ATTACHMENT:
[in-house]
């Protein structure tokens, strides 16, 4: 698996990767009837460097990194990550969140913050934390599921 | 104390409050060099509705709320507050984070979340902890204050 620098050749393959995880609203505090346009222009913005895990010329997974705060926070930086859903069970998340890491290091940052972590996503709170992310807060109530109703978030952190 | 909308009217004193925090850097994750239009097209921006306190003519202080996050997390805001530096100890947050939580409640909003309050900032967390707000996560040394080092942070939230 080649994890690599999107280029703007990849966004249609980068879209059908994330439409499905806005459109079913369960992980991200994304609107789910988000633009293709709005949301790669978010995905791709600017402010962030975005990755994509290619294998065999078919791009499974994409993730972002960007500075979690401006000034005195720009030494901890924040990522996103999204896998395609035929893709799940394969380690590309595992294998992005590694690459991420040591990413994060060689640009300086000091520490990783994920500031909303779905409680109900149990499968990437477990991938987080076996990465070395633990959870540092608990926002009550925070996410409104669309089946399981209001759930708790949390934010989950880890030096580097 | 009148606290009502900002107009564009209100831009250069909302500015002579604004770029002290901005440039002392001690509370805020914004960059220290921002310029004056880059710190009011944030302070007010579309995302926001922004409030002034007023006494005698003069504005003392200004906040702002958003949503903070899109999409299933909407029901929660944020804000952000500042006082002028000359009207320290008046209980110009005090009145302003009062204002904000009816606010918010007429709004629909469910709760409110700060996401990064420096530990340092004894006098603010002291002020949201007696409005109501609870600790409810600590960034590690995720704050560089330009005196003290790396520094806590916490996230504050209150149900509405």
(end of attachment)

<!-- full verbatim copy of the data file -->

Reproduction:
[in-house]
């Protein structure tokens, strides 16, 4: 698996990767009837460097990194990550969140913050934390599921 | 104390409050060099509705709320507050984070979340902890204050 620098050749393959995880609203505090346009222009913005895990010329997974705060926070930086859903069970998340890491290091940052972590996503709170992310807060109530109703978030952190 | 909308009217004193925090850097994750239009097209921006306190003519202080996050997390805001530096100890947050939580409640909003309050900032967390707000996560040394080092942070939230 080649994890690599999107280029703007990849966004249609980068879209059908994330439409499905806005459109079913369960992980991200994304609107789910988000633009293709709005949301790669978010995905791709600017402010962030975005990755994509290619294998065999078919791009499974994409993730972002960007500075979690401006000034005195720009030494901890924040990522996103999204896998395609035929893709799940394969380690590309595992294998992005590694690459991420040591990413994060060689640009300086000091520490990783994920500031909303779905409680109900149990499968990437477990991938987080076996990465070395633990959870540092608990926002009550925070996410409104669309089946399981209001759930708790949390934010989950880890030096580097 | 009148606290009502900002107009564009209100831009250069909302500015002579604004770029002290901005440039002392001690509370805020914004960059220290921002310029004056880059710190009011944030302070007010579309995302926001922004409030002034007023006494005698003069504005003392200004906040702002958003949503903070899109999409299933909407029901929660944020804000952000500042006082002028000359009207320290008046209980110009005090009145302003009062204002904000009816606010918010007429709004629909469910709760409110700060996401990064420096530990340092004894006098603010002291002020949201007696409005109501609870600790409810600590960034590690995720704050560089330009005196003290790396520094806590916490996230504050209150149900509405």